“The Board heard concerns that sufficient resources should be in place to respond to the complete loss of a ship’s cargo. The evidence presented in section 14.4 indicates that complete loss is not a likely scenario. However, should such an unlikely event occur, evidence filed by Trans Mountain and the Canadian Coast Guard indicates that WCMRC [Western Canada Marine Response Corporation] and the Canadian Coast Guard have the ability to mobilize resources to respond to a spill that is larger than the credible worst-case scenario.”


The Board found the overall project to be in the Canadian interest. In doing so, it imposed 157 conditions that will apply during various stages of the project lifecycle, including before construction, during construction and during operation of the pipeline system, and are designed to reduce possible risks identified during the application process. The project-specific conditions are in addition to the large body of existing regulations, codes and standards and Trans Mountain Pipeline’s commitments to ensure that the entire project is planned, built and operated safely.


The marine conditions imposed by the NEB cover a variety of aspects, including:


  • Emergency preparedness and response
  • Marine air and greenhouse gas emissions
  • Protection of marine mammals
  • Project-related marine shipping safety measures


During the Board’s evidence stage and the public hearings, environmental and aboriginal groups raised almost every conceivable issue with respect to the potential impact of the marine portion of the project on the environment and marine mammals. The NEB panel considered the evidence presented by both sides at length. The issues involved were often highly technical ones.


There is some irony that the resolution of these issues by highly qualified technical regulatory bodies like the TERMPOL committee and the National Energy Board is now being repeated in the media in terms that the general public cannot hope to assess in an informed way. By focusing heavily on worst cases, project opponents attempt to create the impression that the worst cases envisioned for emergency planning purposes are in fact the most likely cases, the opposite of the truth.

Underlying some of the opponents’ submissions and much of the public criticism of the project seems to be the thesis that society should accept zero risk of any kind of adverse environmental effects from a major project, and that every instance of potential pollution will have a permanent species-destroying effect. In no other sector of the Canadian economy are proposed economic development projects subjected to such unrealistic standards of acceptability. To their credit, TERMPOL and the NEB did not accept them either.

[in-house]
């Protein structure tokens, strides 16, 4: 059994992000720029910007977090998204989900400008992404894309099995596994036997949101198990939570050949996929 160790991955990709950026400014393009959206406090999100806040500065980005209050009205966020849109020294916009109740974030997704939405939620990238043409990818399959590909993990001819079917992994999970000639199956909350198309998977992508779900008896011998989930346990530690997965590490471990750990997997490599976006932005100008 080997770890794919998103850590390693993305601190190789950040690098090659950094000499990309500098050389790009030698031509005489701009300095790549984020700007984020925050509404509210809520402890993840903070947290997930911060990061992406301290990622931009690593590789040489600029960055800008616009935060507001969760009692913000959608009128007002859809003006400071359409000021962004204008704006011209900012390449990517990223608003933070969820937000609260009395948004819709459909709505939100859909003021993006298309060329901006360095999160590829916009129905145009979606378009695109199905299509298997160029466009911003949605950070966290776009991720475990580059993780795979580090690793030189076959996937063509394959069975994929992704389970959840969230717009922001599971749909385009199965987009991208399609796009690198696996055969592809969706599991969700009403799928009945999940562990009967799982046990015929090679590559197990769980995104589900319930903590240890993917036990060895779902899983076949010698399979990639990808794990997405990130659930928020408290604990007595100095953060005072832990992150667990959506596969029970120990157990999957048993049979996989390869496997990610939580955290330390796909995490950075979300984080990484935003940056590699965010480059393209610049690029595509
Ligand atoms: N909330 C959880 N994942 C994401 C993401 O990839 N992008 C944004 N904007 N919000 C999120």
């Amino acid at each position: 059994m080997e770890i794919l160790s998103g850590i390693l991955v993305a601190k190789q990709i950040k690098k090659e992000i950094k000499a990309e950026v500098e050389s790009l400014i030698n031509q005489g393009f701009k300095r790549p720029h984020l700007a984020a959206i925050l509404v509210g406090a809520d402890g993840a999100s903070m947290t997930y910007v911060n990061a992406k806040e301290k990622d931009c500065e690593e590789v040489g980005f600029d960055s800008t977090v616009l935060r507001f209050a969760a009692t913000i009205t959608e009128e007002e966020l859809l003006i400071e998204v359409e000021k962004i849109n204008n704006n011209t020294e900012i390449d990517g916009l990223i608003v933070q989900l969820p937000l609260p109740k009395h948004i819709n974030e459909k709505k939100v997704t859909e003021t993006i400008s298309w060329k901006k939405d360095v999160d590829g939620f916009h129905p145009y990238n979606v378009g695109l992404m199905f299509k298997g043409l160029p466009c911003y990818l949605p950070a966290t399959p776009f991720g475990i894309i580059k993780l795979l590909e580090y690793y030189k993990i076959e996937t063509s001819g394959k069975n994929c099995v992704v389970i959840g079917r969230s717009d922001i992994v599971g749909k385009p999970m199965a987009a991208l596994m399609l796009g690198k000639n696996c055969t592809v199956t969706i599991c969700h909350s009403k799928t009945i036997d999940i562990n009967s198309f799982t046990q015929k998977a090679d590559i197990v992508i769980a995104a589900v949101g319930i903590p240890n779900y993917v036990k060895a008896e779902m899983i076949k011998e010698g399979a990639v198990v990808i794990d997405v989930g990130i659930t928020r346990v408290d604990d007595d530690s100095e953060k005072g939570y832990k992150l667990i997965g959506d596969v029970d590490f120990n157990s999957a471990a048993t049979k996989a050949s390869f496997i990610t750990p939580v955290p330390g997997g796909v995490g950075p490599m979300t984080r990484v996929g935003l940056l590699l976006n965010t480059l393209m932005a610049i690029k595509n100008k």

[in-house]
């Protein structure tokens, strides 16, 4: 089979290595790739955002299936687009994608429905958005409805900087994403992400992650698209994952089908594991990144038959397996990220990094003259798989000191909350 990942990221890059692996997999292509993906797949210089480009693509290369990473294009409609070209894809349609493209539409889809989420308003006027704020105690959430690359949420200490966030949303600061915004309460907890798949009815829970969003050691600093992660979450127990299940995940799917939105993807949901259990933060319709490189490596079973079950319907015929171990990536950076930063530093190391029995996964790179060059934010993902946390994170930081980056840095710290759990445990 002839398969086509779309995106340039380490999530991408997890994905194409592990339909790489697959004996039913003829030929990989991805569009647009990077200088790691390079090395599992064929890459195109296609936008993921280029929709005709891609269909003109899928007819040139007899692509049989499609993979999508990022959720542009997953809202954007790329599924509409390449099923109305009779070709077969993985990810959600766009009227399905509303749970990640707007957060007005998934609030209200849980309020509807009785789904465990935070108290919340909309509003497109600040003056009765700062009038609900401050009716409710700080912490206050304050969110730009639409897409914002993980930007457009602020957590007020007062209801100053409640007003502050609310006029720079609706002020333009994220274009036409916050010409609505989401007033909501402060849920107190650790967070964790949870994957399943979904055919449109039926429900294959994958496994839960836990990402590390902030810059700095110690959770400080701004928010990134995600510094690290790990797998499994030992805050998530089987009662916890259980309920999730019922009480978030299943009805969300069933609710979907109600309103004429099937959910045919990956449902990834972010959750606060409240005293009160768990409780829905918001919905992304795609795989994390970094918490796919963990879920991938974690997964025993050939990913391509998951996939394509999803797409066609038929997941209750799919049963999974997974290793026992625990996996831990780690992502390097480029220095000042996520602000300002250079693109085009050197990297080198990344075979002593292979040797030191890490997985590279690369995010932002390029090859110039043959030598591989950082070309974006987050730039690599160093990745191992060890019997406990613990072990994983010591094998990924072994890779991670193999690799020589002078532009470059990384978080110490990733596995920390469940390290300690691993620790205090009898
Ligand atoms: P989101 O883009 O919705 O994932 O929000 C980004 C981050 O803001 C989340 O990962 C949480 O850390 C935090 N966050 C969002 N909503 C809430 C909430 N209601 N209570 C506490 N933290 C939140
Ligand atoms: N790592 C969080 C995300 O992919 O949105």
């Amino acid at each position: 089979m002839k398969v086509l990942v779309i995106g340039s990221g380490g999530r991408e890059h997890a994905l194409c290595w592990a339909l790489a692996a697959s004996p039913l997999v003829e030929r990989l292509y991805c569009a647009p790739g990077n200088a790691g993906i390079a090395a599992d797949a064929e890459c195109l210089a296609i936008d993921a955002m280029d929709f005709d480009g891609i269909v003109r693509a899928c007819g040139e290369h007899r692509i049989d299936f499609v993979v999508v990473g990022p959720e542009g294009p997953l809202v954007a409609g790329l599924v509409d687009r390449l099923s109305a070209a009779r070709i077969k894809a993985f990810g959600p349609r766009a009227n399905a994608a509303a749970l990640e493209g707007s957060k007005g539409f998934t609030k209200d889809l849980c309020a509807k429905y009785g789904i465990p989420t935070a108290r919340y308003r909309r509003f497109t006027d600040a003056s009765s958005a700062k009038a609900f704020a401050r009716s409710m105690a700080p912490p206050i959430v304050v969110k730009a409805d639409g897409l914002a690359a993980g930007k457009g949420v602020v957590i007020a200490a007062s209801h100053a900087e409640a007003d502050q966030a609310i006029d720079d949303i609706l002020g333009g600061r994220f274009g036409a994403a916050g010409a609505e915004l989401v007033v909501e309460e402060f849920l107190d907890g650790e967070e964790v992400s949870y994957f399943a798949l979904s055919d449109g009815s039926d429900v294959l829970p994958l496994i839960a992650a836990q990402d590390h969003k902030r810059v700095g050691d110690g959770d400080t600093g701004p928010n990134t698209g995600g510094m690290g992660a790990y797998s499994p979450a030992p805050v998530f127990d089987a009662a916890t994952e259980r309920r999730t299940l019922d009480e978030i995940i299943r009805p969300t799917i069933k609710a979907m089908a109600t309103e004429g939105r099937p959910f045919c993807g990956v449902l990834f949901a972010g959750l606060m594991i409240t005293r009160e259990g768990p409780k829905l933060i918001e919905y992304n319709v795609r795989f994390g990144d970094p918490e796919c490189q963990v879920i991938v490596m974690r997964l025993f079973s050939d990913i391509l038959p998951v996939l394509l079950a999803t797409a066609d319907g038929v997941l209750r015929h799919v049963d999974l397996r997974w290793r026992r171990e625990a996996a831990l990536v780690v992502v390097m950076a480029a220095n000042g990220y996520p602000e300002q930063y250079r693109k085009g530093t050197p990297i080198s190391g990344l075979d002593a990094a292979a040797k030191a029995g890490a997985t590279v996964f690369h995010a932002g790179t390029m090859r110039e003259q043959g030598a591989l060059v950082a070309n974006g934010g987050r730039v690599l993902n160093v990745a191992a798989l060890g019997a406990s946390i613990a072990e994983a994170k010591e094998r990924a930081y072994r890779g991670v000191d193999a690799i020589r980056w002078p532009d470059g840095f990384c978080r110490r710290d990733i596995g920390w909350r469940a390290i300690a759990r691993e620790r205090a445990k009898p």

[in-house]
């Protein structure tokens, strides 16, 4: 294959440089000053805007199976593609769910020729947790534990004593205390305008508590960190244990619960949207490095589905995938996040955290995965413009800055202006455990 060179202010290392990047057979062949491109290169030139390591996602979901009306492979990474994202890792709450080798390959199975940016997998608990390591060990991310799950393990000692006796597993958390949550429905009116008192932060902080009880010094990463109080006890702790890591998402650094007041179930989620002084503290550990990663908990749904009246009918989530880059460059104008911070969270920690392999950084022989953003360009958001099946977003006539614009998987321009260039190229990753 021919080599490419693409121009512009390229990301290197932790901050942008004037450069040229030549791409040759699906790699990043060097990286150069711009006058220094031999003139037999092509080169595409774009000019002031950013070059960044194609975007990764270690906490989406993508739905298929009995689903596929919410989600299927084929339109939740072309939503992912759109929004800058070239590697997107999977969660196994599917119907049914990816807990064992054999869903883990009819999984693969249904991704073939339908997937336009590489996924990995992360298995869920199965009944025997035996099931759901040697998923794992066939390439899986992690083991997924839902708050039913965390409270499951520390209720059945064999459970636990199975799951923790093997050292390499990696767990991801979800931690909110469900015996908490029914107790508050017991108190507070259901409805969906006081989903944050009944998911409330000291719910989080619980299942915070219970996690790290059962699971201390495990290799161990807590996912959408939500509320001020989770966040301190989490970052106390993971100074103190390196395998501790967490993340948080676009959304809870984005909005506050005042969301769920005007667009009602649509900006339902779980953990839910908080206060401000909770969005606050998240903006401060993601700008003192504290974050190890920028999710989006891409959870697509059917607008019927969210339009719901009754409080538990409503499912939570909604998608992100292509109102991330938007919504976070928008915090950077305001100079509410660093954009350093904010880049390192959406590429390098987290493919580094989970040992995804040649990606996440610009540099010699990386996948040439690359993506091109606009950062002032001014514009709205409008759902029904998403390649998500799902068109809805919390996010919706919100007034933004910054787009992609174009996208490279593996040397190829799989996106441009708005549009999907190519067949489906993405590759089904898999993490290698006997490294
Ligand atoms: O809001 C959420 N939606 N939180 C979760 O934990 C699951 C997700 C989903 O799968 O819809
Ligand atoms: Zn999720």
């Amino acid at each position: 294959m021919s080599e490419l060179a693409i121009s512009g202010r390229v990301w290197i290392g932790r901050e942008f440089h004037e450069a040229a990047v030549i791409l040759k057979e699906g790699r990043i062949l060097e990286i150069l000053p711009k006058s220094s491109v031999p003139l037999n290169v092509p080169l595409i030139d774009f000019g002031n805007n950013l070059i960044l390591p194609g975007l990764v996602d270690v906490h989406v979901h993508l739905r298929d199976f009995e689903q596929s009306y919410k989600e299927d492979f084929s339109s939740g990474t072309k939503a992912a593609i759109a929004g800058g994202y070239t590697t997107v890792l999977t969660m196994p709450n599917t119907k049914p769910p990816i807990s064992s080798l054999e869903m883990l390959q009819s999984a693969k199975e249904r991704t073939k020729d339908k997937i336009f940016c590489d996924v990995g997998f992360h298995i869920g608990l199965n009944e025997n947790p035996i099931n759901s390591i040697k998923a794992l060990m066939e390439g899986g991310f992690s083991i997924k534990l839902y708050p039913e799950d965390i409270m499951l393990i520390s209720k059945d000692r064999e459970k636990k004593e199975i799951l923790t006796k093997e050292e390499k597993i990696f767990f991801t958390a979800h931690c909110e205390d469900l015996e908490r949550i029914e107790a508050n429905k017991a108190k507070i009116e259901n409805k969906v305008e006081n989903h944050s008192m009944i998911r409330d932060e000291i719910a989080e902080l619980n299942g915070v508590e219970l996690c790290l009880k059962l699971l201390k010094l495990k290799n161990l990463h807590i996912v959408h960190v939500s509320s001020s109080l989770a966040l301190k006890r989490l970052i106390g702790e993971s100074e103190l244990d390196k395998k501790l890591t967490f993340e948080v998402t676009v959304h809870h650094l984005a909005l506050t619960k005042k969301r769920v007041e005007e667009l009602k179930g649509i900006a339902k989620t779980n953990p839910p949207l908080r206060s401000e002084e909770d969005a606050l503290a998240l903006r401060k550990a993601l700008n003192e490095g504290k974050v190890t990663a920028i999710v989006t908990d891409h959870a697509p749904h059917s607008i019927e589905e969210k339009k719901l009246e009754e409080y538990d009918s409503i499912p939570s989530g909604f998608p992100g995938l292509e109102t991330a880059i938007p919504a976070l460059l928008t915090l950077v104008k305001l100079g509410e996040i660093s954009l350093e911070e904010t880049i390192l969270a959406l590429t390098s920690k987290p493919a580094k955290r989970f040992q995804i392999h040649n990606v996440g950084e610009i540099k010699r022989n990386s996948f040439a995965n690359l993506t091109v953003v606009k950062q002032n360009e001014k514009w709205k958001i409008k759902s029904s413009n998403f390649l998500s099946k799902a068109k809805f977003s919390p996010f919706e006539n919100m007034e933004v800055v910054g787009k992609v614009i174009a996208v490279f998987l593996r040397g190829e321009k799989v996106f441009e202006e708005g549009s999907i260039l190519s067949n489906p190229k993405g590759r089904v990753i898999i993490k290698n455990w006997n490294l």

The opposition to the Trans Mountain Expansion project on the grounds of alleged environmental risks, both onshore and offshore, seems to ignore or belittle the economic benefits of the project. According to testimony filed by Trans Mountain and studies conducted by the Conference Board of Canada, those economic benefits will include:


  • $7.4 billion in investment in Canada
  • More than 800,000 person-years of employment during construction and the 20-year operation of the project
  • $46.7 billion in federal and provincial government tax revenues to fund a wide range of public programs
  • $23.2 million per year in increased municipal property taxes in British Columbia
  • $3.7 billion more for Canadian oil producers as a result of increased export sales



The claims by politicians in British Columbia that the Trans Mountain Expansion project represents unacceptable environmental risks, especially in the marine portion, stand in direct contrast to the evidence that was received and reviewed by the TERMPOL Committee and the National Energy Board. These are the most authoritative bodies in Canada, appointed and responsible to serve the Canadian public interest. The Government of Canada’s approval of the project provides further confirmation that, according to the standards established by Canada’s democratic institutions, this project is in Canada’s interests.


In this context, the threat by British Columbia politicians to do all in their power and “to use every tool in the toolbox” to block the Trans Mountain Expansion project from proceeding is an unacceptable challenge to the integrity of the democratic decision-making process in Canada. The Government of Canada, in turn, must take every step possible within its jurisdiction to uphold the rule of law and to respect the rules of fair trade among the provinces in our federation.